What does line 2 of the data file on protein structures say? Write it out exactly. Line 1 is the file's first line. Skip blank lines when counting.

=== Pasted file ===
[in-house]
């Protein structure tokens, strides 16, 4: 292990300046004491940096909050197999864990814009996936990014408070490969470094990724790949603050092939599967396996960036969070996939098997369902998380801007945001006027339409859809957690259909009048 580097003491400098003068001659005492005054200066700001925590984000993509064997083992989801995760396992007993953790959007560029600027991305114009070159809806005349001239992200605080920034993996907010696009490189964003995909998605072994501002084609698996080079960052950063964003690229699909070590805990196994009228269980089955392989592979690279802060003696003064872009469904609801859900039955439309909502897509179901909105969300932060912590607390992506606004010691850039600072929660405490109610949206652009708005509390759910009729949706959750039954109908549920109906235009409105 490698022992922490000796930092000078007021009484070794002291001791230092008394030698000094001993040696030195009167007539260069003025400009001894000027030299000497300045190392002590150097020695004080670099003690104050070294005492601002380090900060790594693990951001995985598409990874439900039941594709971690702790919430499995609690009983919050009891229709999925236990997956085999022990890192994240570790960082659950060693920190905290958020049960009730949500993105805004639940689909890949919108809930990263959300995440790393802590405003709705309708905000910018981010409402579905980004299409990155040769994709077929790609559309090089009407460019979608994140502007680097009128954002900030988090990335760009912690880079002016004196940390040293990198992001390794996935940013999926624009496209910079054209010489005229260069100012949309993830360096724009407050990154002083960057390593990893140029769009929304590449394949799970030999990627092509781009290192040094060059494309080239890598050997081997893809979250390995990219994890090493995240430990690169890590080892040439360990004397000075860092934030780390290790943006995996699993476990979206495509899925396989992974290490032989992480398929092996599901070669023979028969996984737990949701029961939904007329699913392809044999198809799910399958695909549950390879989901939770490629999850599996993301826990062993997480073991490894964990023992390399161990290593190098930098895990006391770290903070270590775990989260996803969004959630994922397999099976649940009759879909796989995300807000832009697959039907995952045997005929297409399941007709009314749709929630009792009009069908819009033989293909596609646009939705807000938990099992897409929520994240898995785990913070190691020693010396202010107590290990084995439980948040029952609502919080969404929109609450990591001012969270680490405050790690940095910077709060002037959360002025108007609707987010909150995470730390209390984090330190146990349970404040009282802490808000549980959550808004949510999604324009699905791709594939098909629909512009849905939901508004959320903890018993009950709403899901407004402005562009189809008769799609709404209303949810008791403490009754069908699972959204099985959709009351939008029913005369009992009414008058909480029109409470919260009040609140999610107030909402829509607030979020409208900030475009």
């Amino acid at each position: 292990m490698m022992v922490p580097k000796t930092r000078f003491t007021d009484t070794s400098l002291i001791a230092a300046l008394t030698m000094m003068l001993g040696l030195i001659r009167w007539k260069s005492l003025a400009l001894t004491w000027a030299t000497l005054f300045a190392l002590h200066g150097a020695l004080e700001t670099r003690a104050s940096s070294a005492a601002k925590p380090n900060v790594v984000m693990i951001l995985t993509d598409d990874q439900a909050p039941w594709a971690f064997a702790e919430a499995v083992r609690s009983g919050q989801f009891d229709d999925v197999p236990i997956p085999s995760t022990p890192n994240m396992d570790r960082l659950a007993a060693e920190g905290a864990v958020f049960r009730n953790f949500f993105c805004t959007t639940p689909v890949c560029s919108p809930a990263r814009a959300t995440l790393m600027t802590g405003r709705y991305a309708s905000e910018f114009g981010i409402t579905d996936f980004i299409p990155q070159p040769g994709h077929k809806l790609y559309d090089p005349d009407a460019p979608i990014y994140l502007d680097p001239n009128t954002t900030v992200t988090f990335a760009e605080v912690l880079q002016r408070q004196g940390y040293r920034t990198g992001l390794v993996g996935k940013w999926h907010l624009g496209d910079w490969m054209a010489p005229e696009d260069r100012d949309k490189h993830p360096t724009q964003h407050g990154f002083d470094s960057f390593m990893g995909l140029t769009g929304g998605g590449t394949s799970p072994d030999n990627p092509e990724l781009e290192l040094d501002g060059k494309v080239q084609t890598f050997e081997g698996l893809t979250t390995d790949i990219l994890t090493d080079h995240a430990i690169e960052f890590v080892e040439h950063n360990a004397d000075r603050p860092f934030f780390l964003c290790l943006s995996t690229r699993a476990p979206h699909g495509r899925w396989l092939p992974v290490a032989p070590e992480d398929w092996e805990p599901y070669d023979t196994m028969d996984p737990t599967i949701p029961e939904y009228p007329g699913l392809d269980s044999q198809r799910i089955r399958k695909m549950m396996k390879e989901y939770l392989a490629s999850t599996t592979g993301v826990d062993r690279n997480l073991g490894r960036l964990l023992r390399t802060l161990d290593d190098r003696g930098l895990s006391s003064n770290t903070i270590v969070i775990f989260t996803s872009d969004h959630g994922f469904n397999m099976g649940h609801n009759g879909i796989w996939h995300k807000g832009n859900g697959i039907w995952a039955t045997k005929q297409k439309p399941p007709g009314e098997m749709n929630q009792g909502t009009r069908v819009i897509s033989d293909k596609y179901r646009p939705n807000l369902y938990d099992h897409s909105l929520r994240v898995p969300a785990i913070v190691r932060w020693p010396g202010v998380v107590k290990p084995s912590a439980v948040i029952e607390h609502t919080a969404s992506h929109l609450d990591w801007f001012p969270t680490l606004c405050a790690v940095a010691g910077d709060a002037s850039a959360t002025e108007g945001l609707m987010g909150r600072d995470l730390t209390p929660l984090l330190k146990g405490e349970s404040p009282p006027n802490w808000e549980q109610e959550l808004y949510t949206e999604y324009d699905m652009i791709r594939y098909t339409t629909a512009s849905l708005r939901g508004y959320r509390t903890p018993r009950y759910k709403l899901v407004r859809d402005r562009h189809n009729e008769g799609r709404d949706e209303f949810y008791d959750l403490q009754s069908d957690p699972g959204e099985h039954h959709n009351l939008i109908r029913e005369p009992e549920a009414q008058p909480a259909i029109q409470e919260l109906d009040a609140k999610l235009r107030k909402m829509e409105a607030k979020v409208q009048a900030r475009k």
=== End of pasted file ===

């Protein structure tokens, strides 16, 4: 292990300046004491940096909050197999864990814009996936990014408070490969470094990724790949603050092939599967396996960036969070996939098997369902998380801007945001006027339409859809957690259909009048 580097003491400098003068001659005492005054200066700001925590984000993509064997083992989801995760396992007993953790959007560029600027991305114009070159809806005349001239992200605080920034993996907010696009490189964003995909998605072994501002084609698996080079960052950063964003690229699909070590805990196994009228269980089955392989592979690279802060003696003064872009469904609801859900039955439309909502897509179901909105969300932060912590607390992506606004010691850039600072929660405490109610949206652009708005509390759910009729949706959750039954109908549920109906235009409105 490698022992922490000796930092000078007021009484070794002291001791230092008394030698000094001993040696030195009167007539260069003025400009001894000027030299000497300045190392002590150097020695004080670099003690104050070294005492601002380090900060790594693990951001995985598409990874439900039941594709971690702790919430499995609690009983919050009891229709999925236990997956085999022990890192994240570790960082659950060693920190905290958020049960009730949500993105805004639940689909890949919108809930990263959300995440790393802590405003709705309708905000910018981010409402579905980004299409990155040769994709077929790609559309090089009407460019979608994140502007680097009128954002900030988090990335760009912690880079002016004196940390040293990198992001390794996935940013999926624009496209910079054209010489005229260069100012949309993830360096724009407050990154002083960057390593990893140029769009929304590449394949799970030999990627092509781009290192040094060059494309080239890598050997081997893809979250390995990219994890090493995240430990690169890590080892040439360990004397000075860092934030780390290790943006995996699993476990979206495509899925396989992974290490032989992480398929092996599901070669023979028969996984737990949701029961939904007329699913392809044999198809799910399958695909549950390879989901939770490629999850599996993301826990062993997480073991490894964990023992390399161990290593190098930098895990006391770290903070270590775990989260996803969004959630994922397999099976649940009759879909796989995300807000832009697959039907995952045997005929297409399941007709009314749709929630009792009009069908819009033989293909596609646009939705807000938990099992897409929520994240898995785990913070190691020693010396202010107590290990084995439980948040029952609502919080969404929109609450990591001012969270680490405050790690940095910077709060002037959360002025108007609707987010909150995470730390209390984090330190146990349970404040009282802490808000549980959550808004949510999604324009699905791709594939098909629909512009849905939901508004959320903890018993009950709403899901407004402005562009189809008769799609709404209303949810008791403490009754069908699972959204099985959709009351939008029913005369009992009414008058909480029109409470919260009040609140999610107030909402829509607030979020409208900030475009």